He says those opposed to baiting, a small but sometimes vociferous lobby comprising people who would prefer feral cats to be caught, neutered and then released, has had little real impact. “People saying I should be raped by feral cats; blown up by Isis; me and my family baited with 1080 and dumped in the bush,” he said. “But I sleep very well at night knowing that I’m saving our wildlife from extinction.”
Some of the more passionate cat-lovers have posted their comments on Facebook. “I was banned for ‘profanity’ and ‘abusive aggressive’ behaviour when I asked a genuine question about whether the long term effects of removing a large number of top level predators from the ecosystem had been studied,” one wrote in a Facebook post. “No profanity, just a question they couldn’t or didn’t want to answer.”
French film star Brigitte Bardot and British singer Morrissey have weighed into the debate. “The cats, who keep the rodent population under control, will be killed in a ferocious manner, using Compound 1080, which is a gut-wrenching poison of the most unimaginable and lengthy horror,” Morrissey said in a statement. “Your country is sullied by the blood of millions of innocent animals,” Bardot wrote in an open letter, “so please, don’t add cats to this morbid record.”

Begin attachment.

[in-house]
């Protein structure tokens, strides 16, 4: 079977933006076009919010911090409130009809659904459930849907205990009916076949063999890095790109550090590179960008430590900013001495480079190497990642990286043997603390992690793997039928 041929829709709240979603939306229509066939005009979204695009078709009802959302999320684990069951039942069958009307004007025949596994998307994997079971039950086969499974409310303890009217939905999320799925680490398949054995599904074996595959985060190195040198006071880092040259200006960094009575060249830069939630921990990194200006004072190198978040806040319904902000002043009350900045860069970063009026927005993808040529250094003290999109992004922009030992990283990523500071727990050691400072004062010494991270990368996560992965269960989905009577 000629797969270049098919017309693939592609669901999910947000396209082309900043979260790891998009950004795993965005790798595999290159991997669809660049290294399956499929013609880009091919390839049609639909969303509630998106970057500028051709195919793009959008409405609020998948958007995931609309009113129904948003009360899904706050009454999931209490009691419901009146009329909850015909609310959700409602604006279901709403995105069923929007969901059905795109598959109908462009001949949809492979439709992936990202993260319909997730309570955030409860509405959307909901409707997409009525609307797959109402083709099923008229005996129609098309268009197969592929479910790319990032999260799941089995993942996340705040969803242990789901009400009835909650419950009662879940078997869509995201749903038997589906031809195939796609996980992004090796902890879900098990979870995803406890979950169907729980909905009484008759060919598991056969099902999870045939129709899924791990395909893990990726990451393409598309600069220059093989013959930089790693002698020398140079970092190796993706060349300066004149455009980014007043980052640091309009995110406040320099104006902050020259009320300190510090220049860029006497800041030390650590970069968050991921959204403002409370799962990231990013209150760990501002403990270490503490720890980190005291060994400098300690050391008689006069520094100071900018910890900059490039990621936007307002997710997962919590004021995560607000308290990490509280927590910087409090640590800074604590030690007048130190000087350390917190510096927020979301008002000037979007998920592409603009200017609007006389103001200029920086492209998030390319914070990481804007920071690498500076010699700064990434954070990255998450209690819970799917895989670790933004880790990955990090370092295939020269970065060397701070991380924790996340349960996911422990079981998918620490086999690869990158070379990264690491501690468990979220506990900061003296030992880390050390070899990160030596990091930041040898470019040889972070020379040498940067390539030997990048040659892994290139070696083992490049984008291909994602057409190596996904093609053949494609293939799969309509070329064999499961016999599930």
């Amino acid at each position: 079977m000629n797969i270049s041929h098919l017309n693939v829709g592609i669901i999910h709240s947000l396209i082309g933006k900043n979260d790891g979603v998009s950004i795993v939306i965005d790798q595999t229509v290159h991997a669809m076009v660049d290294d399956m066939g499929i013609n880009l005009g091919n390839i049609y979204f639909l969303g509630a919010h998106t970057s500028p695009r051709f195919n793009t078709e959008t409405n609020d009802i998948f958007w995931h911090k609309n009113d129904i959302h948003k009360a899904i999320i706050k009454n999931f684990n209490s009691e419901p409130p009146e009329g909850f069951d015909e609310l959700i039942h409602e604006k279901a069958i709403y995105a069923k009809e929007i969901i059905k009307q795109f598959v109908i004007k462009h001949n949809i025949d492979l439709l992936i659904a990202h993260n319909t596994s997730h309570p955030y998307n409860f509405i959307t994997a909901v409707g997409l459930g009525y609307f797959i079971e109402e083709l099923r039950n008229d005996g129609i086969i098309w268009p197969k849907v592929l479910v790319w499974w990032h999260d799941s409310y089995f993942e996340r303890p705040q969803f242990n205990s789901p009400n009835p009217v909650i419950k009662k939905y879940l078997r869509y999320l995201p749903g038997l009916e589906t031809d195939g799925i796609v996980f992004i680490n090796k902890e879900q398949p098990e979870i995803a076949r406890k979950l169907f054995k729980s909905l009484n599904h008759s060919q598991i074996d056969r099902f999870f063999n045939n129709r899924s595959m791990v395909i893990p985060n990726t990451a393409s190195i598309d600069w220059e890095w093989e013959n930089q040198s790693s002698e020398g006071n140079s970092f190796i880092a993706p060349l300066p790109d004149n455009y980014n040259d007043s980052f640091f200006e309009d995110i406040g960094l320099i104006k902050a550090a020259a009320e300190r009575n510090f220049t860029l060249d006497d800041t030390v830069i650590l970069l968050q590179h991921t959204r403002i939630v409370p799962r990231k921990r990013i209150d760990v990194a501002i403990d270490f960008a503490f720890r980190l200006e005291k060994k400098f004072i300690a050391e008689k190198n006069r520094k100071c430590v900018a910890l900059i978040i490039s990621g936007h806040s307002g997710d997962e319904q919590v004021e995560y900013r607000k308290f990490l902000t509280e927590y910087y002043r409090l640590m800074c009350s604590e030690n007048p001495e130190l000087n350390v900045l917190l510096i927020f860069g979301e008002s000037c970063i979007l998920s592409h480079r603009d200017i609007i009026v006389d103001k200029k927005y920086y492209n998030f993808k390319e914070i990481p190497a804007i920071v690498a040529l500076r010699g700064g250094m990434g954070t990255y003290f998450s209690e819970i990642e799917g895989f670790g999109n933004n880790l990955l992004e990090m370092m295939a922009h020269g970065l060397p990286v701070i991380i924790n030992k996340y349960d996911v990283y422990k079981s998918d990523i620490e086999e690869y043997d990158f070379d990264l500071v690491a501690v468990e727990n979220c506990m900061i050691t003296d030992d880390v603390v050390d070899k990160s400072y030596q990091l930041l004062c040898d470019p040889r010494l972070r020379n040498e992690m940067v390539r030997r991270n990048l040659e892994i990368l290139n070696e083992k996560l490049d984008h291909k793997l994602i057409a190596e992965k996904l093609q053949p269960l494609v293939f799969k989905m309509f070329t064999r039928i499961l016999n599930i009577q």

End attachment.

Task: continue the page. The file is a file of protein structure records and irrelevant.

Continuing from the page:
One solution could be biological control, which has been extensively used in Australia to keep the populations of introduced rabbits at manageable levels. If scientists developed a non-fatal disease that would render feral cats infertile, domestic cat breeders could be provided with a vaccine — with the result that the feral cat population would be painlessly eliminated within a matter of years. Cat breeders could be provided with a vaccine to ensure a supply of domestic felines for cat-lovers.
Andrews said the government is open to the idea of bio-control, but a note of caution has been sounded by some experts who fear such a disease could escape overseas and, in the worst case, even sterilise endangered native felines such as tigers in India or lions in Africa.
A feral cat with a phascogale, a carnivorous marsupial, in its mouth. Photo: Fredy Mercay, Australian National Environmental Research Program.